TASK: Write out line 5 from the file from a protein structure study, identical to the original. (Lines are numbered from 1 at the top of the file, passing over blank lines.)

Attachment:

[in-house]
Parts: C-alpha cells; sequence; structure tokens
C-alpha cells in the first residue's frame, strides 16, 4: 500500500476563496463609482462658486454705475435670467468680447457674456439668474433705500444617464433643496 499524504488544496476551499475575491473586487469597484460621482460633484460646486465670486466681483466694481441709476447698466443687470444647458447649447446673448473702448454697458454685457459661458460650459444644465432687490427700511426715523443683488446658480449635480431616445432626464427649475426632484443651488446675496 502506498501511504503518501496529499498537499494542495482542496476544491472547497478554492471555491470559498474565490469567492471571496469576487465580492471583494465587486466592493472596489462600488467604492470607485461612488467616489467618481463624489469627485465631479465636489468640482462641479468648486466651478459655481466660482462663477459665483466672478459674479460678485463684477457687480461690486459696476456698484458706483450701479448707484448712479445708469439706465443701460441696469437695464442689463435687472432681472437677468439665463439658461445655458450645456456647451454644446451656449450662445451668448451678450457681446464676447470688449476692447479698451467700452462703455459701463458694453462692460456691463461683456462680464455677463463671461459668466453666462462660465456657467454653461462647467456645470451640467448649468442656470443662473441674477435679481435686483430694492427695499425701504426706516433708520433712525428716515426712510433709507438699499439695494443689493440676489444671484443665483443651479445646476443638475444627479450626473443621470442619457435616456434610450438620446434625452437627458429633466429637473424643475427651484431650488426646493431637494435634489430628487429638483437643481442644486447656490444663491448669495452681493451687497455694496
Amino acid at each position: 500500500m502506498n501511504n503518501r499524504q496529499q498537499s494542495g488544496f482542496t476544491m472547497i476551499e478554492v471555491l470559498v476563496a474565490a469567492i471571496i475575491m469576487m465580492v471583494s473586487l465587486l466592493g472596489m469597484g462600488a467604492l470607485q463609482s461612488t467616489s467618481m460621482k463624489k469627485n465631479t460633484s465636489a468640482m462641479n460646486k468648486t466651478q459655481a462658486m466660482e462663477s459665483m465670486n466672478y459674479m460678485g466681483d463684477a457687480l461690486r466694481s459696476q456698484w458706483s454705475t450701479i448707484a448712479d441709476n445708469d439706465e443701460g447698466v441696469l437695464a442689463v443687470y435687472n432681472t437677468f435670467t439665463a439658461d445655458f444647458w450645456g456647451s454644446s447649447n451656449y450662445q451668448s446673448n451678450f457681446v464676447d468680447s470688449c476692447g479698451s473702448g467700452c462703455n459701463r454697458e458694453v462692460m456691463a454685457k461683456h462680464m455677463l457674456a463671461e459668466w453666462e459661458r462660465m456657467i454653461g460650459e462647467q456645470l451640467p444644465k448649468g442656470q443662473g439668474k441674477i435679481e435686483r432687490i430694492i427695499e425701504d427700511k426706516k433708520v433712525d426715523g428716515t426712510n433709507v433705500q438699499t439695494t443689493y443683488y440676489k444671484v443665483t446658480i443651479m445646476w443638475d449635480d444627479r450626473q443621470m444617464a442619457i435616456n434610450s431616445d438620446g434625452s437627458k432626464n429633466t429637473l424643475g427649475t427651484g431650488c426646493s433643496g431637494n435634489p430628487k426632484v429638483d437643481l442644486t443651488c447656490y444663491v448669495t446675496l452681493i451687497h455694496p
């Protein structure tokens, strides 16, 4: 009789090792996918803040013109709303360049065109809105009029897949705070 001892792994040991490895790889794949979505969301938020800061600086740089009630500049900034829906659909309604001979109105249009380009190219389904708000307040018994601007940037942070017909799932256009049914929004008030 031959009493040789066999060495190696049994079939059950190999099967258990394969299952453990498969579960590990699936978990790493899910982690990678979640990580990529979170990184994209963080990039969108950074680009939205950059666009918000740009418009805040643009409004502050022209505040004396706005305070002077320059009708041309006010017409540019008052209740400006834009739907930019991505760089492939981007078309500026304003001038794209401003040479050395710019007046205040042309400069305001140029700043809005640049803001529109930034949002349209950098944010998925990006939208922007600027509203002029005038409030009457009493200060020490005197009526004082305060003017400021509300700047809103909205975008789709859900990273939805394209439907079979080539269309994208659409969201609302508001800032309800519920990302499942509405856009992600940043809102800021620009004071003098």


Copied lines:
């Protein structure tokens, strides 16, 4: 009789090792996918803040013109709303360049065109809105009029897949705070 001892792994040991490895790889794949979505969301938020800061600086740089009630500049900034829906659909309604001979109105249009380009190219389904708000307040018994601007940037942070017909799932256009049914929004008030 031959009493040789066999060495190696049994079939059950190999099967258990394969299952453990498969579960590990699936978990790493899910982690990678979640990580990529979170990184994209963080990039969108950074680009939205950059666009918000740009418009805040643009409004502050022209505040004396706005305070002077320059009708041309006010017409540019008052209740400006834009739907930019991505760089492939981007078309500026304003001038794209401003040479050395710019007046205040042309400069305001140029700043809005640049803001529109930034949002349209950098944010998925990006939208922007600027509203002029005038409030009457009493200060020490005197009526004082305060003017400021509300700047809103909205975008789709859900990273939805394209439907079979080539269309994208659409969201609302508001800032309800519920990302499942509405856009992600940043809102800021620009004071003098």